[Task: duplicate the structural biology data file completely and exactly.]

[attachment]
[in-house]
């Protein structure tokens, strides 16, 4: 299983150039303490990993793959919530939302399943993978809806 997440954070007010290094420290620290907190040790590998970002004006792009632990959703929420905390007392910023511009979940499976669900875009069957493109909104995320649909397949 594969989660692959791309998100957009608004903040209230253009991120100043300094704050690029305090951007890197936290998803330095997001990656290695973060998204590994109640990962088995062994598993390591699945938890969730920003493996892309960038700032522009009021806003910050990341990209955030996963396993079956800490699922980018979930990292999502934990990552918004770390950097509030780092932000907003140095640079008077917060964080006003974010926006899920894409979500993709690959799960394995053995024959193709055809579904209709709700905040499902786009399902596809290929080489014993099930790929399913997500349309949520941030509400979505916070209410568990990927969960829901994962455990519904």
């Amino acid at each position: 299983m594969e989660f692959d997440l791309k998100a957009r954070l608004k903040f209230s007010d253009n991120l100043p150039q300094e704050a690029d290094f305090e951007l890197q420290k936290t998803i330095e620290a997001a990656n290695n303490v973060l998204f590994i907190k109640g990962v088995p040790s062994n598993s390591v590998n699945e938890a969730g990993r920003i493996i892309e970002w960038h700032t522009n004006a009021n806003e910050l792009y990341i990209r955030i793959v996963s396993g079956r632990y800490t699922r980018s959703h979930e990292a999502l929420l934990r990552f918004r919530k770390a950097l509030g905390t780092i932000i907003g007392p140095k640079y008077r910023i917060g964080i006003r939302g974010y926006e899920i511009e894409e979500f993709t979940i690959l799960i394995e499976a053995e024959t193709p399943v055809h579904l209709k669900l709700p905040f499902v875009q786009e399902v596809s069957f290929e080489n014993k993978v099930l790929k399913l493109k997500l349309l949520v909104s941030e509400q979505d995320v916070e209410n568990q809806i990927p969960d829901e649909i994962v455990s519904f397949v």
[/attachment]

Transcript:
[in-house]
């Protein structure tokens, strides 16, 4: 299983150039303490990993793959919530939302399943993978809806 997440954070007010290094420290620290907190040790590998970002004006792009632990959703929420905390007392910023511009979940499976669900875009069957493109909104995320649909397949 594969989660692959791309998100957009608004903040209230253009991120100043300094704050690029305090951007890197936290998803330095997001990656290695973060998204590994109640990962088995062994598993390591699945938890969730920003493996892309960038700032522009009021806003910050990341990209955030996963396993079956800490699922980018979930990292999502934990990552918004770390950097509030780092932000907003140095640079008077917060964080006003974010926006899920894409979500993709690959799960394995053995024959193709055809579904209709709700905040499902786009399902596809290929080489014993099930790929399913997500349309949520941030509400979505916070209410568990990927969960829901994962455990519904």
């Amino acid at each position: 299983m594969e989660f692959d997440l791309k998100a957009r954070l608004k903040f209230s007010d253009n991120l100043p150039q300094e704050a690029d290094f305090e951007l890197q420290k936290t998803i330095e620290a997001a990656n290695n303490v973060l998204f590994i907190k109640g990962v088995p040790s062994n598993s390591v590998n699945e938890a969730g990993r920003i493996i892309e970002w960038h700032t522009n004006a009021n806003e910050l792009y990341i990209r955030i793959v996963s396993g079956r632990y800490t699922r980018s959703h979930e990292a999502l929420l934990r990552f918004r919530k770390a950097l509030g905390t780092i932000i907003g007392p140095k640079y008077r910023i917060g964080i006003r939302g974010y926006e899920i511009e894409e979500f993709t979940i690959l799960i394995e499976a053995e024959t193709p399943v055809h579904l209709k669900l709700p905040f499902v875009q786009e399902v596809s069957f290929e080489n014993k993978v099930l790929k399913l493109k997500l349309l949520v909104s941030e509400q979505d995320v916070e209410n568990q809806i990927p969960d829901e649909i994962v455990s519904f397949v």